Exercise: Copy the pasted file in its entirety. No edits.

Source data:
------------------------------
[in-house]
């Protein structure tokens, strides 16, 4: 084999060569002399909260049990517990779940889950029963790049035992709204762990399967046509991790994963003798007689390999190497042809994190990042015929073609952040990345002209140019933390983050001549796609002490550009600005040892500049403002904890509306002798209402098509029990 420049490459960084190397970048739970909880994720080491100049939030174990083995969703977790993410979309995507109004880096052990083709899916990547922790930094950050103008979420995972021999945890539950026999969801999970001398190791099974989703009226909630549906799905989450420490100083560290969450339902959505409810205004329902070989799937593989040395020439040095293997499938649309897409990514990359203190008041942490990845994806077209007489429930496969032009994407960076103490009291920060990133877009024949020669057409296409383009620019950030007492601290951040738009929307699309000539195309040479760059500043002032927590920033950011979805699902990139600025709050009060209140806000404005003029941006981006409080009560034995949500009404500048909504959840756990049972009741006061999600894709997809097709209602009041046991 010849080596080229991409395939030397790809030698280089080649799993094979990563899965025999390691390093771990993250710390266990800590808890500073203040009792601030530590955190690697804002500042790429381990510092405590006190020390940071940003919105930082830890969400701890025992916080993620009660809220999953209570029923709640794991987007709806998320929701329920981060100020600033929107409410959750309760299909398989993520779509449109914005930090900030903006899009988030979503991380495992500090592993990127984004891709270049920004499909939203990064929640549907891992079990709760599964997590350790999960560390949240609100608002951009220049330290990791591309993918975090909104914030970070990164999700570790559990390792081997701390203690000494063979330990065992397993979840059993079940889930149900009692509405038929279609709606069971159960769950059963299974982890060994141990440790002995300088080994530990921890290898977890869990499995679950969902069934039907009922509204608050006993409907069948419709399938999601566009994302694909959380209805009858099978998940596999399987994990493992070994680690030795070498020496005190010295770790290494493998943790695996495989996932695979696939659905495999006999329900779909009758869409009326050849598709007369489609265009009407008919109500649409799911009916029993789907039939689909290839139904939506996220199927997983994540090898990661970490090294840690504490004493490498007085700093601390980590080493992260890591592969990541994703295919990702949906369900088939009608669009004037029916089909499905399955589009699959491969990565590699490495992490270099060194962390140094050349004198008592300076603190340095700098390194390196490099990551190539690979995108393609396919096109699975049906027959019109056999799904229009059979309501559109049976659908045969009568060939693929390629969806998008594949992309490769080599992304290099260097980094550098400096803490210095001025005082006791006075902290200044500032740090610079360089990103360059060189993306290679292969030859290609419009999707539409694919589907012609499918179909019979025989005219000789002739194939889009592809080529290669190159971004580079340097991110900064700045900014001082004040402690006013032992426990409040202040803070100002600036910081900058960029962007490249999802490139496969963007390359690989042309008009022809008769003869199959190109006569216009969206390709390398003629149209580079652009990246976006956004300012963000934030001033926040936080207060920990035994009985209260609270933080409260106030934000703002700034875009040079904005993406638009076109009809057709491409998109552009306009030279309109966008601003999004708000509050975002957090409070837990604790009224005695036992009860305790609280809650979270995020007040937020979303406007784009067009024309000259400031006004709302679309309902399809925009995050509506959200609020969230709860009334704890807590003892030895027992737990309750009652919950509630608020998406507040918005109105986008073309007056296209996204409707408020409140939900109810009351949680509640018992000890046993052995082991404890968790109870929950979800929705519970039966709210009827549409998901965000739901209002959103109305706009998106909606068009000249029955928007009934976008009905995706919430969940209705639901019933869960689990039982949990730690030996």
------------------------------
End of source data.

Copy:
[in-house]
């Protein structure tokens, strides 16, 4: 084999060569002399909260049990517990779940889950029963790049035992709204762990399967046509991790994963003798007689390999190497042809994190990042015929073609952040990345002209140019933390983050001549796609002490550009600005040892500049403002904890509306002798209402098509029990 420049490459960084190397970048739970909880994720080491100049939030174990083995969703977790993410979309995507109004880096052990083709899916990547922790930094950050103008979420995972021999945890539950026999969801999970001398190791099974989703009226909630549906799905989450420490100083560290969450339902959505409810205004329902070989799937593989040395020439040095293997499938649309897409990514990359203190008041942490990845994806077209007489429930496969032009994407960076103490009291920060990133877009024949020669057409296409383009620019950030007492601290951040738009929307699309000539195309040479760059500043002032927590920033950011979805699902990139600025709050009060209140806000404005003029941006981006409080009560034995949500009404500048909504959840756990049972009741006061999600894709997809097709209602009041046991 010849080596080229991409395939030397790809030698280089080649799993094979990563899965025999390691390093771990993250710390266990800590808890500073203040009792601030530590955190690697804002500042790429381990510092405590006190020390940071940003919105930082830890969400701890025992916080993620009660809220999953209570029923709640794991987007709806998320929701329920981060100020600033929107409410959750309760299909398989993520779509449109914005930090900030903006899009988030979503991380495992500090592993990127984004891709270049920004499909939203990064929640549907891992079990709760599964997590350790999960560390949240609100608002951009220049330290990791591309993918975090909104914030970070990164999700570790559990390792081997701390203690000494063979330990065992397993979840059993079940889930149900009692509405038929279609709606069971159960769950059963299974982890060994141990440790002995300088080994530990921890290898977890869990499995679950969902069934039907009922509204608050006993409907069948419709399938999601566009994302694909959380209805009858099978998940596999399987994990493992070994680690030795070498020496005190010295770790290494493998943790695996495989996932695979696939659905495999006999329900779909009758869409009326050849598709007369489609265009009407008919109500649409799911009916029993789907039939689909290839139904939506996220199927997983994540090898990661970490090294840690504490004493490498007085700093601390980590080493992260890591592969990541994703295919990702949906369900088939009608669009004037029916089909499905399955589009699959491969990565590699490495992490270099060194962390140094050349004198008592300076603190340095700098390194390196490099990551190539690979995108393609396919096109699975049906027959019109056999799904229009059979309501559109049976659908045969009568060939693929390629969806998008594949992309490769080599992304290099260097980094550098400096803490210095001025005082006791006075902290200044500032740090610079360089990103360059060189993306290679292969030859290609419009999707539409694919589907012609499918179909019979025989005219000789002739194939889009592809080529290669190159971004580079340097991110900064700045900014001082004040402690006013032992426990409040202040803070100002600036910081900058960029962007490249999802490139496969963007390359690989042309008009022809008769003869199959190109006569216009969206390709390398003629149209580079652009990246976006956004300012963000934030001033926040936080207060920990035994009985209260609270933080409260106030934000703002700034875009040079904005993406638009076109009809057709491409998109552009306009030279309109966008601003999004708000509050975002957090409070837990604790009224005695036992009860305790609280809650979270995020007040937020979303406007784009067009024309000259400031006004709302679309309902399809925009995050509506959200609020969230709860009334704890807590003892030895027992737990309750009652919950509630608020998406507040918005109105986008073309007056296209996204409707408020409140939900109810009351949680509640018992000890046993052995082991404890968790109870929950979800929705519970039966709210009827549409998901965000739901209002959103109305706009998106909606068009000249029955928007009934976008009905995706919430969940209705639901019933869960689990039982949990730690030996």